Everyone is invited to take in some African-American-flavored music and food, as well as some unique vendors, during the annual festival set this weekend at the North End ball field in Steubenville.
Vendors will be on the grounds beginning at 10 a.m. daily, while activities will begin in the afternoons.
This year's list of scheduled entertainment once again is long, thanks to Dawud Abdullah, president of the Brothers and Sisters Intelligensia Crew, the sponsor the festival, and other committee members. They've worked hard to set up and bring to fruition a quality festival for all to enjoy.
The festival's kickoff happens at 6 p.m. Friday with an official welcome, prayer and the playing of the black national anthem, "Lift Every Voice and Sing."
Entertainment on the main stage will follow and will feature some of our local talent in the Kids Talent Hour. There also will be a family fashion show and a hair and nail show.
Perhaps the festival's stand-out event, the Parade for Peace, is scheduled to take place at 3 p.m. Saturday and will travel from the ball field through some downtown Steubenville streets.
"It's a symbolic message that we're walking in the spirit of our ancestors who have paved the way for us to be where we are today.
The idea is to bring peace and healing to all of humanity," Abdullah has said.
A day-long youth basketball tournament as well as an inflatable slide and moonwalk from 4 p.m. to 6 p.m. also is on the agenda Saturday, while Tammy Gregory will host a shoe fashion show at 5 p.m.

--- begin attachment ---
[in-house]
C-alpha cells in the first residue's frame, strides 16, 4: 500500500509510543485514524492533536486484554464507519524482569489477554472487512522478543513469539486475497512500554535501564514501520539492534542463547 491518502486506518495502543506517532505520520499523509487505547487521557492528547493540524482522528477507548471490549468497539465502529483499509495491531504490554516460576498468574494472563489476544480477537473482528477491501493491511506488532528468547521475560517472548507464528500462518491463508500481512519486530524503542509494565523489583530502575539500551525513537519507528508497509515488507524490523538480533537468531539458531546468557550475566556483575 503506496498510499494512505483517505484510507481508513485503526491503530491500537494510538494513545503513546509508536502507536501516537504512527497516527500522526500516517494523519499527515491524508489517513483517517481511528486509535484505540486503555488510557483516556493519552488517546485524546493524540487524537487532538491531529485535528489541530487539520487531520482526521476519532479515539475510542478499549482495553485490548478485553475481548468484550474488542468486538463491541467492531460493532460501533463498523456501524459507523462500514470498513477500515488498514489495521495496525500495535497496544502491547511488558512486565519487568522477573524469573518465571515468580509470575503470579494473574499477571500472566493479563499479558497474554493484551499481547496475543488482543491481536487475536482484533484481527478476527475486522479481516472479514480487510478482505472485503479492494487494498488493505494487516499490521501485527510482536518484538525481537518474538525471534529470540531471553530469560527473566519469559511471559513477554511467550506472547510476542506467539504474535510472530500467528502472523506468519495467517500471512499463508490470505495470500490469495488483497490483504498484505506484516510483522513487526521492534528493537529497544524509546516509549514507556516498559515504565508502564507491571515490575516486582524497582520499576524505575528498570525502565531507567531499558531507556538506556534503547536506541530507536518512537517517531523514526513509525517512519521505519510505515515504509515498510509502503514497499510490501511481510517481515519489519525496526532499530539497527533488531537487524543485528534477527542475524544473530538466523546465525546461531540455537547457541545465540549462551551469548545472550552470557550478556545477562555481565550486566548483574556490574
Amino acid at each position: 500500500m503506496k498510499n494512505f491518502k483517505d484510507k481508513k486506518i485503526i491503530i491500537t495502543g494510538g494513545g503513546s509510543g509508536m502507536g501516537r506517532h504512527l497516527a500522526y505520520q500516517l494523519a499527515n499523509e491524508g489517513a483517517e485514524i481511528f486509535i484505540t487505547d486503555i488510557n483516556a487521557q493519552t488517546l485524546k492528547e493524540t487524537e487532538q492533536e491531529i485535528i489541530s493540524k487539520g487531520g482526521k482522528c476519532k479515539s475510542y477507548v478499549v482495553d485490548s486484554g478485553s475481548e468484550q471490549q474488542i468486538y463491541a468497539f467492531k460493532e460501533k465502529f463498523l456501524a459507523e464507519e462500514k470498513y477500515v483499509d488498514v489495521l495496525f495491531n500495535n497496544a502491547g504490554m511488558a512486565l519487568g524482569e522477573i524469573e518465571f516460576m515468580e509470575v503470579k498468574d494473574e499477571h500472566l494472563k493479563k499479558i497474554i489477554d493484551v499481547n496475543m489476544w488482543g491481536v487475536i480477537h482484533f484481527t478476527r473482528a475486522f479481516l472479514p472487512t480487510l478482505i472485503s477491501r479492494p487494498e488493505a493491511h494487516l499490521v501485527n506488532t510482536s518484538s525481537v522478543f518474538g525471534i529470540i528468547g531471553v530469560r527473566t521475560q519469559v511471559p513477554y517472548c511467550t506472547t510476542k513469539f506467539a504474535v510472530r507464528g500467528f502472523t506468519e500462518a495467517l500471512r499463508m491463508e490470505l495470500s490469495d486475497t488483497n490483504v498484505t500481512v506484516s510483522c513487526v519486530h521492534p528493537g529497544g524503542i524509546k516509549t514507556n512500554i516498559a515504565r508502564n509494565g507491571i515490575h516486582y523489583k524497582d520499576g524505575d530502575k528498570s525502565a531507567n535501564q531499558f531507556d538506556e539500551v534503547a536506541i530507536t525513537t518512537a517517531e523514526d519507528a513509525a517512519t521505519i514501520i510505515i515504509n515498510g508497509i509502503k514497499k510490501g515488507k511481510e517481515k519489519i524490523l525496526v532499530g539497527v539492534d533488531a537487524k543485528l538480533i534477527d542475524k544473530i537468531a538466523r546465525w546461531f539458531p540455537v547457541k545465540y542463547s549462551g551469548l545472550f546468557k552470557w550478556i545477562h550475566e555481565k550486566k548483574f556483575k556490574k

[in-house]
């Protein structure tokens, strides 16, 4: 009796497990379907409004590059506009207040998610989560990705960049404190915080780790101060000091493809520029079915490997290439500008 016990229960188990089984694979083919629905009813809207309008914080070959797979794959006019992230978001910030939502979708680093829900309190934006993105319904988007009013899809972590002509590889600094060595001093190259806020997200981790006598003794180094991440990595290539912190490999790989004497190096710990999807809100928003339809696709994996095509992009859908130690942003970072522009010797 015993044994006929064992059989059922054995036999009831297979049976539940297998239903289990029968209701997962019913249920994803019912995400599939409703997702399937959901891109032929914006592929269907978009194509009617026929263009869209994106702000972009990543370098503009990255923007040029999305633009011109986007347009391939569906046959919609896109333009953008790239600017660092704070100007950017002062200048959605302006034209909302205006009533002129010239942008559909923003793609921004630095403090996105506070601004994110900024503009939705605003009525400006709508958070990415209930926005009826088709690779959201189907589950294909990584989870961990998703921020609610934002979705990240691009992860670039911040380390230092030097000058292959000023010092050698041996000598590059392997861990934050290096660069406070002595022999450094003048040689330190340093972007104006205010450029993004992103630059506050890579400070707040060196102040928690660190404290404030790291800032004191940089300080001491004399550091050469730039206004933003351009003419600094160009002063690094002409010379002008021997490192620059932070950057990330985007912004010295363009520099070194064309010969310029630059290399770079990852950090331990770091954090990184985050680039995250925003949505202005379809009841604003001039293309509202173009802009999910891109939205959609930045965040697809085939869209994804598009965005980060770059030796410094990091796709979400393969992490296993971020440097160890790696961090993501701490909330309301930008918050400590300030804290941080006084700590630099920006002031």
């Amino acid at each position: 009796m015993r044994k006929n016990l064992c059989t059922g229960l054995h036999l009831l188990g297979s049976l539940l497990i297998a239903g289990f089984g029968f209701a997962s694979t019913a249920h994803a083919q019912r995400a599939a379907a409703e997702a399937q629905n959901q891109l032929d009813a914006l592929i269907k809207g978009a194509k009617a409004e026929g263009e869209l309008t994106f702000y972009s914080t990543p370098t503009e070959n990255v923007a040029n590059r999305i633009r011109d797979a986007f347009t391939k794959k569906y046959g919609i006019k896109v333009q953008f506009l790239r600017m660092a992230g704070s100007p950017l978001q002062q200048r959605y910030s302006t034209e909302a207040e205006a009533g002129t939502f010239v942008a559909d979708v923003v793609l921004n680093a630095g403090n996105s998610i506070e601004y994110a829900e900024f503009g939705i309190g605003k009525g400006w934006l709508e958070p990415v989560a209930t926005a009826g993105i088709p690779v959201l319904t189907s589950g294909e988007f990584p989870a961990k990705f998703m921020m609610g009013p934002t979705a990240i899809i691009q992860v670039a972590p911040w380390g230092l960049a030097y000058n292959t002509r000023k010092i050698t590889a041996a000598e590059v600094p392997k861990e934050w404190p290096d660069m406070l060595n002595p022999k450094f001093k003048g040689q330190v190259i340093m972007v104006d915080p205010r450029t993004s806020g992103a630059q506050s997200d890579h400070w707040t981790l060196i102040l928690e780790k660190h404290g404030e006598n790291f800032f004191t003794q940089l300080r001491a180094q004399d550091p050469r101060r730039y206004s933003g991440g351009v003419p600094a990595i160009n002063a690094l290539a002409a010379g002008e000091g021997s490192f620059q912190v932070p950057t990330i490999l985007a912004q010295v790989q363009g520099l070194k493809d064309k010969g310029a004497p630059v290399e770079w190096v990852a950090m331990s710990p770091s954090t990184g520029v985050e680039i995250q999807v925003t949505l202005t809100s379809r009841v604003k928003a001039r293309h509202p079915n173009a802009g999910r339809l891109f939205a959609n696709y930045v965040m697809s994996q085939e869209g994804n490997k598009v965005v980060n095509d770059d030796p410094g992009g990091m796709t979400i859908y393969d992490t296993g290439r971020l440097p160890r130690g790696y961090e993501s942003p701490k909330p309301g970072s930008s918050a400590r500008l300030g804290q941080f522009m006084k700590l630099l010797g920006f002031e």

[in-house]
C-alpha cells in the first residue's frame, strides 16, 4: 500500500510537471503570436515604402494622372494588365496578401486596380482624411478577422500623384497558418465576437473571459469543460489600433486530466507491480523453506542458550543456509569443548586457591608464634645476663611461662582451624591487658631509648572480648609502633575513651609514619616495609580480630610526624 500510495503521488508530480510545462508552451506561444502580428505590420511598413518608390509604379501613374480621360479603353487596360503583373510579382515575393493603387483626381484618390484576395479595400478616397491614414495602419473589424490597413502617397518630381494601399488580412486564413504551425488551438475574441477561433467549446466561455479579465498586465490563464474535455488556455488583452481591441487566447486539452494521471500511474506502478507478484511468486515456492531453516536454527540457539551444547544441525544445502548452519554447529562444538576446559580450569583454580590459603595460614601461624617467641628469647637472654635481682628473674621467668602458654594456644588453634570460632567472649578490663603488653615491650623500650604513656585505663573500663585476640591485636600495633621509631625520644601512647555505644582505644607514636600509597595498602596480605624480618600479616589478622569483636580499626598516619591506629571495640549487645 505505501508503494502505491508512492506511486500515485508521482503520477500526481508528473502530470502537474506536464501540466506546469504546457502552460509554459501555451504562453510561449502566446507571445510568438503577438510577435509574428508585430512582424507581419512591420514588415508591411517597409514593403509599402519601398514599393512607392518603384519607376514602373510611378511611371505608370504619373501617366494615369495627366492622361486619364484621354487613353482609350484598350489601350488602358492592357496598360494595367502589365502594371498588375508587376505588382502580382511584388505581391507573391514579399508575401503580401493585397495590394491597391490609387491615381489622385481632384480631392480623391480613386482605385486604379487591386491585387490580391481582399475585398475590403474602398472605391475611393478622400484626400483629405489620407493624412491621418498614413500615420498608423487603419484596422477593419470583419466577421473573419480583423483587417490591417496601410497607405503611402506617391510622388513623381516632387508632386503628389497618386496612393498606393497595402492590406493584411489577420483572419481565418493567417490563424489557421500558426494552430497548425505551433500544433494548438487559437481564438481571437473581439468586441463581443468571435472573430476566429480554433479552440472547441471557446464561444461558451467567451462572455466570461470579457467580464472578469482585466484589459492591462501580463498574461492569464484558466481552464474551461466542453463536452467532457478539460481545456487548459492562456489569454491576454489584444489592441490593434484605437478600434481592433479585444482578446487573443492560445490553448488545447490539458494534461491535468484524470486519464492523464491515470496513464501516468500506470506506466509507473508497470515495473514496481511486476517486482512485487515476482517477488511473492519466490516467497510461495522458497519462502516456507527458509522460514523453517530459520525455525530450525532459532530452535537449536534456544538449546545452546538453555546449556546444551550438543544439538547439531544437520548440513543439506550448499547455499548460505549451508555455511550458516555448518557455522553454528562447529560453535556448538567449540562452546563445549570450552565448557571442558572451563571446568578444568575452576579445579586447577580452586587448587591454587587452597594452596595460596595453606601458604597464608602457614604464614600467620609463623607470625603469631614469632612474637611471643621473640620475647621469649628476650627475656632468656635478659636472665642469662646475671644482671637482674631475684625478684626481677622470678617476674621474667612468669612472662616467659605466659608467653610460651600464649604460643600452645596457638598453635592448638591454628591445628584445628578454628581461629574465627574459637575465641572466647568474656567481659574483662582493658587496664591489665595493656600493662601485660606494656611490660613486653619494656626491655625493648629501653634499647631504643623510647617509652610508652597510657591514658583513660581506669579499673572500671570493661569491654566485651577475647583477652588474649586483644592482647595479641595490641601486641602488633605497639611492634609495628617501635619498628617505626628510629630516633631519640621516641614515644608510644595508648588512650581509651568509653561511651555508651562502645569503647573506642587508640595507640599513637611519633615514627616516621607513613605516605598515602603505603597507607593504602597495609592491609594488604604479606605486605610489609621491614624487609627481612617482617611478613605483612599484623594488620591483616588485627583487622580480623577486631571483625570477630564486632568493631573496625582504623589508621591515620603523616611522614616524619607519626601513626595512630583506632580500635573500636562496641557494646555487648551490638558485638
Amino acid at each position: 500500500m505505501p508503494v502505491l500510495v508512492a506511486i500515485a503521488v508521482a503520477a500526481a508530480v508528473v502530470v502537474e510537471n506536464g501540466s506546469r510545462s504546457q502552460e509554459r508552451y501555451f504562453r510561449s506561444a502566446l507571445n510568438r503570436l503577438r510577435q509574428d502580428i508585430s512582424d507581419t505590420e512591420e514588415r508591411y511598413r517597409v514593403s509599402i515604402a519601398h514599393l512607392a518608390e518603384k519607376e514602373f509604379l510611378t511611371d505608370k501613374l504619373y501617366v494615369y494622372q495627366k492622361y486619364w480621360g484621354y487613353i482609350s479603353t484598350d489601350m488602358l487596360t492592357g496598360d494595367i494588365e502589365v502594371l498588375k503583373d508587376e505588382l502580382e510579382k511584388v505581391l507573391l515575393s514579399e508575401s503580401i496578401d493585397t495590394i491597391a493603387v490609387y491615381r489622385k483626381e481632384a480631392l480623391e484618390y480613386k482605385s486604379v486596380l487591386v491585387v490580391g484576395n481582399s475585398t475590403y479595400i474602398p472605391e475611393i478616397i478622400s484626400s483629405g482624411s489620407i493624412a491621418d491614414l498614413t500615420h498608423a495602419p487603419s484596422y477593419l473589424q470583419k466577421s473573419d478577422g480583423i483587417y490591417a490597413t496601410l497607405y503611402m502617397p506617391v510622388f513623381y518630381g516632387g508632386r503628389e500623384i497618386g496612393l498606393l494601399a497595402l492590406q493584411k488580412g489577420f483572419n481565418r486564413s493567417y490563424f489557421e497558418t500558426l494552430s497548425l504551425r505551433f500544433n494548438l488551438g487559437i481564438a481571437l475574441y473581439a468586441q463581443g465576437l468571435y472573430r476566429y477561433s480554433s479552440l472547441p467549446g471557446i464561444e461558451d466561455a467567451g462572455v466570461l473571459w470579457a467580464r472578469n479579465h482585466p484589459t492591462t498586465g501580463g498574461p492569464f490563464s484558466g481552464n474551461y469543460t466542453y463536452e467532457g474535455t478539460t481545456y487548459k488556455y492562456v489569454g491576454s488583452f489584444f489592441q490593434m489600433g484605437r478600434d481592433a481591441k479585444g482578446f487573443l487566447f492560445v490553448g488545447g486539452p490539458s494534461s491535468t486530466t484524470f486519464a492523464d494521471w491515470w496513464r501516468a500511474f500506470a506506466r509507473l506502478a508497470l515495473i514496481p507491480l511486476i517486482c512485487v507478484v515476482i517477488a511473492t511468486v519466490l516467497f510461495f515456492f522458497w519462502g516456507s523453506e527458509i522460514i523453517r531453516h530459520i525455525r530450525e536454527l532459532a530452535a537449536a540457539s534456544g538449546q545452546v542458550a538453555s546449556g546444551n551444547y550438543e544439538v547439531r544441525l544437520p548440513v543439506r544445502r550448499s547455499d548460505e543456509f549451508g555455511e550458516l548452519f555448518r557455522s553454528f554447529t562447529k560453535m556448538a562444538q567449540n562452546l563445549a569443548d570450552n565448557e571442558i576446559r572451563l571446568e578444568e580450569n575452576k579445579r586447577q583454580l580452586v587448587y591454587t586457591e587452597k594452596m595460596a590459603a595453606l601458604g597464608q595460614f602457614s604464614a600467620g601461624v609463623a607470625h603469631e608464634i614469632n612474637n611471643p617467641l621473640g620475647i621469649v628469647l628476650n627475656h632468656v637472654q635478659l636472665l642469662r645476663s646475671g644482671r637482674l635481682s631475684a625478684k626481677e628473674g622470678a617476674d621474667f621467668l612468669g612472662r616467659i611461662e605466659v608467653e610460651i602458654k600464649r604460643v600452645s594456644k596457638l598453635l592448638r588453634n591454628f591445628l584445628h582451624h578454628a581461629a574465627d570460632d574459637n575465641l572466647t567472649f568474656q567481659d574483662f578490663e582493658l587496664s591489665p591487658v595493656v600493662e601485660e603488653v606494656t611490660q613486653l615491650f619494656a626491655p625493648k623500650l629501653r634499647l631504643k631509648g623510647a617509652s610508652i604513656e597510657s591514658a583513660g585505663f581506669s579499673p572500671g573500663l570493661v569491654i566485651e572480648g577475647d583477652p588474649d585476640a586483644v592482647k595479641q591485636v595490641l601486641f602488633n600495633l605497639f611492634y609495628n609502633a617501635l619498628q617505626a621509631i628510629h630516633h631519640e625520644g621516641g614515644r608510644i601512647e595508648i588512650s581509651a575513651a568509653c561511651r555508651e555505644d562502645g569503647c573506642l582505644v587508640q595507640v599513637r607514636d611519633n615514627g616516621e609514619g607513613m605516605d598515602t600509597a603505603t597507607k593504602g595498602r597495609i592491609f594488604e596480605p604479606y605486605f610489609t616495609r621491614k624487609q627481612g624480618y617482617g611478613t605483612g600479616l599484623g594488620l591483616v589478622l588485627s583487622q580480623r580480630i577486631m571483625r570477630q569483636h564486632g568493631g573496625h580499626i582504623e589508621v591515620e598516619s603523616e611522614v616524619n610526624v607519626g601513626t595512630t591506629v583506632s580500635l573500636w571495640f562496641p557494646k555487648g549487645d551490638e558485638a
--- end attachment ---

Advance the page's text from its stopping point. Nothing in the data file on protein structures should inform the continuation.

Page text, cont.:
Four Swinging Jazzbos will take the stage at 6 p.m. performing jazz standards by famous African-American jazz composers such as Miles Davis, John Coltrane, Thelonious Monk and more, and at 7 p.m. representatives from the Steubenville Branch of the NAACP will host the first of a series of debates throughout the weekend featuring the words of famous and historical African-American leaders.
Other performers slated Saturday will include poetry and singing, hip-hop and R&B artists and a local line dancing performance.
The festival will wrap up Sunday with what Abdullah is calling a "Gospel Explosion," featuring sermons from area pastors and a performance by choirs.
The dedication of Abdullah and the African-American Heritage Festival committee once again shines and allows our community to celebrate the achievements of many people from the past who contributed to our history. Through their efforts, these festival volunteers are assuring that future generations will remember and recognize the achievements of their ancestors.